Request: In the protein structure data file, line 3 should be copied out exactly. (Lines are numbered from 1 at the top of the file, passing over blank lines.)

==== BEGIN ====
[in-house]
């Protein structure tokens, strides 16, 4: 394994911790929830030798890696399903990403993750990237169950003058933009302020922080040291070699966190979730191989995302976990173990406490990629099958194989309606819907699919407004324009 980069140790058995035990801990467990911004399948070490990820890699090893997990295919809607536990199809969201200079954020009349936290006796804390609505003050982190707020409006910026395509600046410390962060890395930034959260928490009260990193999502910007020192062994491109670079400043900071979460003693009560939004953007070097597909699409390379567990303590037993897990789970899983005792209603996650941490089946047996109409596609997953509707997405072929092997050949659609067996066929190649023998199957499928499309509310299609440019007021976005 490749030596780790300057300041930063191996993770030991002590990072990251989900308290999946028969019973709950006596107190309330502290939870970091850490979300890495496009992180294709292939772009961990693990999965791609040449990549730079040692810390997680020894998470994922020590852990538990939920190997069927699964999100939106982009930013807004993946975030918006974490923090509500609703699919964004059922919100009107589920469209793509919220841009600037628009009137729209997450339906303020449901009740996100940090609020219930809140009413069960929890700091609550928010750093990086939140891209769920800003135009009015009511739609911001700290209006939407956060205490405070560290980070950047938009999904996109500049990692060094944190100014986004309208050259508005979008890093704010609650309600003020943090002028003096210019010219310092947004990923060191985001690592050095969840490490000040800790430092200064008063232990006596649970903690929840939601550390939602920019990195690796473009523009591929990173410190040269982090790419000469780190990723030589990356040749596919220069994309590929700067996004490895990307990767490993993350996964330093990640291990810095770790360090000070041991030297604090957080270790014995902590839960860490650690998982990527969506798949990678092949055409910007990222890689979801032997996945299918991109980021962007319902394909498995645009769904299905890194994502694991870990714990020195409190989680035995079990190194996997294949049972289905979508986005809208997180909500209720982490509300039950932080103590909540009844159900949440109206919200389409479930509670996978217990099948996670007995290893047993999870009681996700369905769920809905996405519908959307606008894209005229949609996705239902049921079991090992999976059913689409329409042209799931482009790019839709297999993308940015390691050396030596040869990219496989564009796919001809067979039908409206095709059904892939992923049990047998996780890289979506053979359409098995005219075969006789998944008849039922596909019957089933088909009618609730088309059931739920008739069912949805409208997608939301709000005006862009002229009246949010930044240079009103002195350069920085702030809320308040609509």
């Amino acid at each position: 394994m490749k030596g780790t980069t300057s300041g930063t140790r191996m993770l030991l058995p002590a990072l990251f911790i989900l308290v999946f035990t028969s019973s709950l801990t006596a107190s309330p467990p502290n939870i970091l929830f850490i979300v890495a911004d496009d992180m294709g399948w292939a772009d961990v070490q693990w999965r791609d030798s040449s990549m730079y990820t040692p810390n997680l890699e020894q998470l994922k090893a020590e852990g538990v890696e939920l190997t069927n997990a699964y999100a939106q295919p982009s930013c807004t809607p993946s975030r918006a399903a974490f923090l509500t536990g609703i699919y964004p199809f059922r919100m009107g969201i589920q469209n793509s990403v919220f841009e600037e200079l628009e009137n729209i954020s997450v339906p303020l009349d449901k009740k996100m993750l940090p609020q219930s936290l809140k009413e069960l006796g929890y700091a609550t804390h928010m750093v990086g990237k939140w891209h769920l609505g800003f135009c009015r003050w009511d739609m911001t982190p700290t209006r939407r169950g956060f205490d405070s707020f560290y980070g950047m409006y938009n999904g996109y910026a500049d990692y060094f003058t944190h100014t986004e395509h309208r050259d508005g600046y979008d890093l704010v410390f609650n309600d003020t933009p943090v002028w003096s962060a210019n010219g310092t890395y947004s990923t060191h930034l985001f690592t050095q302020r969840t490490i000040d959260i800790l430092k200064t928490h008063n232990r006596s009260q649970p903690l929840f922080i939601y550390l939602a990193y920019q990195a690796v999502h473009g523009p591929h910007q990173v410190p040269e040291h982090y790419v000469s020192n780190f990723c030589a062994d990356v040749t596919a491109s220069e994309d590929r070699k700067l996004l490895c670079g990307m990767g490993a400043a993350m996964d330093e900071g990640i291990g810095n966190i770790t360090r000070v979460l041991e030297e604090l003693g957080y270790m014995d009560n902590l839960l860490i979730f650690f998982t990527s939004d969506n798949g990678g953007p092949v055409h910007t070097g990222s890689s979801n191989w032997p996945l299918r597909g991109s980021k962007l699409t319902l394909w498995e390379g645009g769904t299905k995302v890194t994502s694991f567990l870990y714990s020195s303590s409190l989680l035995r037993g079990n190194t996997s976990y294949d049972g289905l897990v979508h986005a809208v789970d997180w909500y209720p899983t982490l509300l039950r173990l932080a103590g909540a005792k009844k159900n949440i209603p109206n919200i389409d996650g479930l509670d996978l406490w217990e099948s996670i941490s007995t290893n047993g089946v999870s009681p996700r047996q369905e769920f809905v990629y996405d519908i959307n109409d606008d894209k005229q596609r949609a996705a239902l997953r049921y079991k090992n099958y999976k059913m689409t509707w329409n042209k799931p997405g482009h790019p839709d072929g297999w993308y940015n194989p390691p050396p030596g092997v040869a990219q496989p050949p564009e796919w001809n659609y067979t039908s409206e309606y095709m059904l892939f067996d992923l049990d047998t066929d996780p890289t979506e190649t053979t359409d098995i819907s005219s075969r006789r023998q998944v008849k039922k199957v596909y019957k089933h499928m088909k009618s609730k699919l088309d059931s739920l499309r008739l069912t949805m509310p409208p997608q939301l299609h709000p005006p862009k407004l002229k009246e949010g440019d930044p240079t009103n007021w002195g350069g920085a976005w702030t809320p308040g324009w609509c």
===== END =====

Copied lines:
């Amino acid at each position: 394994m490749k030596g780790t980069t300057s300041g930063t140790r191996m993770l030991l058995p002590a990072l990251f911790i989900l308290v999946f035990t028969s019973s709950l801990t006596a107190s309330p467990p502290n939870i970091l929830f850490i979300v890495a911004d496009d992180m294709g399948w292939a772009d961990v070490q693990w999965r791609d030798s040449s990549m730079y990820t040692p810390n997680l890699e020894q998470l994922k090893a020590e852990g538990v890696e939920l190997t069927n997990a699964y999100a939106q295919p982009s930013c807004t809607p993946s975030r918006a399903a974490f923090l509500t536990g609703i699919y964004p199809f059922r919100m009107g969201i589920q469209n793509s990403v919220f841009e600037e200079l628009e009137n729209i954020s997450v339906p303020l009349d449901k009740k996100m993750l940090p609020q219930s936290l809140k009413e069960l006796g929890y700091a609550t804390h928010m750093v990086g990237k939140w891209h769920l609505g800003f135009c009015r003050w009511d739609m911001t982190p700290t209006r939407r169950g956060f205490d405070s707020f560290y980070g950047m409006y938009n999904g996109y910026a500049d990692y060094f003058t944190h100014t986004e395509h309208r050259d508005g600046y979008d890093l704010v410390f609650n309600d003020t933009p943090v002028w003096s962060a210019n010219g310092t890395y947004s990923t060191h930034l985001f690592t050095q302020r969840t490490i000040d959260i800790l430092k200064t928490h008063n232990r006596s009260q649970p903690l929840f922080i939601y550390l939602a990193y920019q990195a690796v999502h473009g523009p591929h910007q990173v410190p040269e040291h982090y790419v000469s020192n780190f990723c030589a062994d990356v040749t596919a491109s220069e994309d590929r070699k700067l996004l490895c670079g990307m990767g490993a400043a993350m996964d330093e900071g990640i291990g810095n966190i770790t360090r000070v979460l041991e030297e604090l003693g957080y270790m014995d009560n902590l839960l860490i979730f650690f998982t990527s939004d969506n798949g990678g953007p092949v055409h910007t070097g990222s890689s979801n191989w032997p996945l299918r597909g991109s980021k962007l699409t319902l394909w498995e390379g645009g769904t299905k995302v890194t994502s694991f567990l870990y714990s020195s303590s409190l989680l035995r037993g079990n190194t996997s976990y294949d049972g289905l897990v979508h986005a809208v789970d997180w909500y209720p899983t982490l509300l039950r173990l932080a103590g909540a005792k009844k159900n949440i209603p109206n919200i389409d996650g479930l509670d996978l406490w217990e099948s996670i941490s007995t290893n047993g089946v999870s009681p996700r047996q369905e769920f809905v990629y996405d519908i959307n109409d606008d894209k005229q596609r949609a996705a239902l997953r049921y079991k090992n099958y999976k059913m689409t509707w329409n042209k799931p997405g482009h790019p839709d072929g297999w993308y940015n194989p390691p050396p030596g092997v040869a990219q496989p050949p564009e796919w001809n659609y067979t039908s409206e309606y095709m059904l892939f067996d992923l049990d047998t066929d996780p890289t979506e190649t053979t359409d098995i819907s005219s075969r006789r023998q998944v008849k039922k199957v596909y019957k089933h499928m088909k009618s609730k699919l088309d059931s739920l499309r008739l069912t949805m509310p409208p997608q939301l299609h709000p005006p862009k407004l002229k009246e949010g440019d930044p240079t009103n007021w002195g350069g920085a976005w702030t809320p308040g324009w609509c």